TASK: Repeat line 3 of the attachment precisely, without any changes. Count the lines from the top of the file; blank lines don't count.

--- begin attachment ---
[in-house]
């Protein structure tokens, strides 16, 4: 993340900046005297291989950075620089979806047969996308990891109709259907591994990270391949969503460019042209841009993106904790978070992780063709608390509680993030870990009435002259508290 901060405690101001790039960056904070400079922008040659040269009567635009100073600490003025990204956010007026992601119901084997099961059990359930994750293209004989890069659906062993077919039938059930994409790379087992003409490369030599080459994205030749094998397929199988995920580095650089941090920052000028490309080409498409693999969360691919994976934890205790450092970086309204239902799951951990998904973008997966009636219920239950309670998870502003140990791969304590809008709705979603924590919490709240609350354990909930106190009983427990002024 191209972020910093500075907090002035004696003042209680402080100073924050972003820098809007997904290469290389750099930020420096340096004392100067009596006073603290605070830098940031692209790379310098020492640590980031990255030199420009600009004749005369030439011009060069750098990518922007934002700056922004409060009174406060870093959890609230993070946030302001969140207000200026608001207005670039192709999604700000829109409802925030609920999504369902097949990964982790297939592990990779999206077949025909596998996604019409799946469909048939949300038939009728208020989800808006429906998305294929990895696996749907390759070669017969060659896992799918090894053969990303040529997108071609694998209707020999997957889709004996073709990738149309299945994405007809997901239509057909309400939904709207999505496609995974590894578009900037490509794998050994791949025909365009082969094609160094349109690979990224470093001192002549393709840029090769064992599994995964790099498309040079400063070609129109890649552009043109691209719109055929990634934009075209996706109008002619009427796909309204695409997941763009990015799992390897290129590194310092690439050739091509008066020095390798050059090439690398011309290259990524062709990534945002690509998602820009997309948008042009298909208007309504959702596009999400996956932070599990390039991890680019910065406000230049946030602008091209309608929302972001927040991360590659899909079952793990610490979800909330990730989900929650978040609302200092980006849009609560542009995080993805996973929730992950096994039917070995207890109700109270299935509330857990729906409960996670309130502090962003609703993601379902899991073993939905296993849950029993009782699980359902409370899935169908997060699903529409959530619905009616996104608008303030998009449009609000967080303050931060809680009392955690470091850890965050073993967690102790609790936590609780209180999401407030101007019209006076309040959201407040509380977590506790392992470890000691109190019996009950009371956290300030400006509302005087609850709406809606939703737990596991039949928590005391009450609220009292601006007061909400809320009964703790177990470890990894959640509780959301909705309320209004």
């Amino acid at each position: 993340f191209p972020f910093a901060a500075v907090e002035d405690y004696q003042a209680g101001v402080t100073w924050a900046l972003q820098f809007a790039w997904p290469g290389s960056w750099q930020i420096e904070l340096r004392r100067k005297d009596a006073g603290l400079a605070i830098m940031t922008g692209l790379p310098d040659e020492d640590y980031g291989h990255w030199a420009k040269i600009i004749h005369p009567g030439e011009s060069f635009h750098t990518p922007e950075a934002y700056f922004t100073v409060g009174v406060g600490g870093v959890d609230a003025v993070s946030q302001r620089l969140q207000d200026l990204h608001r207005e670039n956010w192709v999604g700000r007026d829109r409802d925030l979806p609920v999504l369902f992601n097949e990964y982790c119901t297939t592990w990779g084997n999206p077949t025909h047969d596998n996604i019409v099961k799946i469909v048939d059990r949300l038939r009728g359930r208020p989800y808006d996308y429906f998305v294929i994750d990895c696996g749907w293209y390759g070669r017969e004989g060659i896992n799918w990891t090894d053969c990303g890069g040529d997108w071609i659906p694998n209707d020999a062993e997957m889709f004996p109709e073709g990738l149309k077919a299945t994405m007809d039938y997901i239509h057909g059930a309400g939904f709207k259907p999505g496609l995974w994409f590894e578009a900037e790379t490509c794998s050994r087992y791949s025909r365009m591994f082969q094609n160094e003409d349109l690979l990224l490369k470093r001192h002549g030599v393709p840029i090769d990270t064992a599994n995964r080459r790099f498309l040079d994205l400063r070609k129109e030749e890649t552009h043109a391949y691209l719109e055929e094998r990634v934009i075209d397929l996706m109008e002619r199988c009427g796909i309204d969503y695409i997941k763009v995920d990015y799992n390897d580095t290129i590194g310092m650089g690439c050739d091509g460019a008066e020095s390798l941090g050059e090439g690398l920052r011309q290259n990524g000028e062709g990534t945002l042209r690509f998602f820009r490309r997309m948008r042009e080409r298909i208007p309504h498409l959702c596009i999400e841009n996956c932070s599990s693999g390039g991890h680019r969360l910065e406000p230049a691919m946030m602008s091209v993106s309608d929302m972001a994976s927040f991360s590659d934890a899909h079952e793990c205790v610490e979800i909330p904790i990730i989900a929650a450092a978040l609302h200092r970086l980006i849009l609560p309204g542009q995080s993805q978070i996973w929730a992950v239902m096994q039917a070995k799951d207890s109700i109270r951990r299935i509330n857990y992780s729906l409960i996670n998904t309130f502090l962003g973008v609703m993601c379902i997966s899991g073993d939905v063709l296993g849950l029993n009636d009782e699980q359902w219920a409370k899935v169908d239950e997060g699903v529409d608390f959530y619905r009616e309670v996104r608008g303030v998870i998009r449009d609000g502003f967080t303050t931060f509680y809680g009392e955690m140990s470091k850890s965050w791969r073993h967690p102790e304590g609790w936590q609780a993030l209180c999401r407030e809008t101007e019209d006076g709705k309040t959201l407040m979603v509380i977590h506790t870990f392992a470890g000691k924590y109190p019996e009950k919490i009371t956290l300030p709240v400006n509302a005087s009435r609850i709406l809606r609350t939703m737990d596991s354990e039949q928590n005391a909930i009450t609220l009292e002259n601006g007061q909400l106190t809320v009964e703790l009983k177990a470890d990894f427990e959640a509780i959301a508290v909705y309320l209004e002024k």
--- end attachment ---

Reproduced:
């Amino acid at each position: 993340f191209p972020f910093a901060a500075v907090e002035d405690y004696q003042a209680g101001v402080t100073w924050a900046l972003q820098f809007a790039w997904p290469g290389s960056w750099q930020i420096e904070l340096r004392r100067k005297d009596a006073g603290l400079a605070i830098m940031t922008g692209l790379p310098d040659e020492d640590y980031g291989h990255w030199a420009k040269i600009i004749h005369p009567g030439e011009s060069f635009h750098t990518p922007e950075a934002y700056f922004t100073v409060g009174v406060g600490g870093v959890d609230a003025v993070s946030q302001r620089l969140q207000d200026l990204h608001r207005e670039n956010w192709v999604g700000r007026d829109r409802d925030l979806p609920v999504l369902f992601n097949e990964y982790c119901t297939t592990w990779g084997n999206p077949t025909h047969d596998n996604i019409v099961k799946i469909v048939d059990r949300l038939r009728g359930r208020p989800y808006d996308y429906f998305v294929i994750d990895c696996g749907w293209y390759g070669r017969e004989g060659i896992n799918w990891t090894d053969c990303g890069g040529d997108w071609i659906p694998n209707d020999a062993e997957m889709f004996p109709e073709g990738l149309k077919a299945t994405m007809d039938y997901i239509h057909g059930a309400g939904f709207k259907p999505g496609l995974w994409f590894e578009a900037e790379t490509c794998s050994r087992y791949s025909r365009m591994f082969q094609n160094e003409d349109l690979l990224l490369k470093r001192h002549g030599v393709p840029i090769d990270t064992a599994n995964r080459r790099f498309l040079d994205l400063r070609k129109e030749e890649t552009h043109a391949y691209l719109e055929e094998r990634v934009i075209d397929l996706m109008e002619r199988c009427g796909i309204d969503y695409i997941k763009v995920d990015y799992n390897d580095t290129i590194g310092m650089g690439c050739d091509g460019a008066e020095s390798l941090g050059e090439g690398l920052r011309q290259n990524g000028e062709g990534t945002l042209r690509f998602f820009r490309r997309m948008r042009e080409r298909i208007p309504h498409l959702c596009i999400e841009n996956c932070s599990s693999g390039g991890h680019r969360l910065e406000p230049a691919m946030m602008s091209v993106s309608d929302m972001a994976s927040f991360s590659d934890a899909h079952e793990c205790v610490e979800i909330p904790i990730i989900a929650a450092a978040l609302h200092r970086l980006i849009l609560p309204g542009q995080s993805q978070i996973w929730a992950v239902m096994q039917a070995k799951d207890s109700i109270r951990r299935i509330n857990y992780s729906l409960i996670n998904t309130f502090l962003g973008v609703m993601c379902i997966s899991g073993d939905v063709l296993g849950l029993n009636d009782e699980q359902w219920a409370k899935v169908d239950e997060g699903v529409d608390f959530y619905r009616e309670v996104r608008g303030v998870i998009r449009d609000g502003f967080t303050t931060f509680y809680g009392e955690m140990s470091k850890s965050w791969r073993h967690p102790e304590g609790w936590q609780a993030l209180c999401r407030e809008t101007e019209d006076g709705k309040t959201l407040m979603v509380i977590h506790t870990f392992a470890g000691k924590y109190p019996e009950k919490i009371t956290l300030p709240v400006n509302a005087s009435r609850i709406l809606r609350t939703m737990d596991s354990e039949q928590n005391a909930i009450t609220l009292e002259n601006g007061q909400l106190t809320v009964e703790l009983k177990a470890d990894f427990e959640a509780i959301a508290v909705y309320l209004e002024k």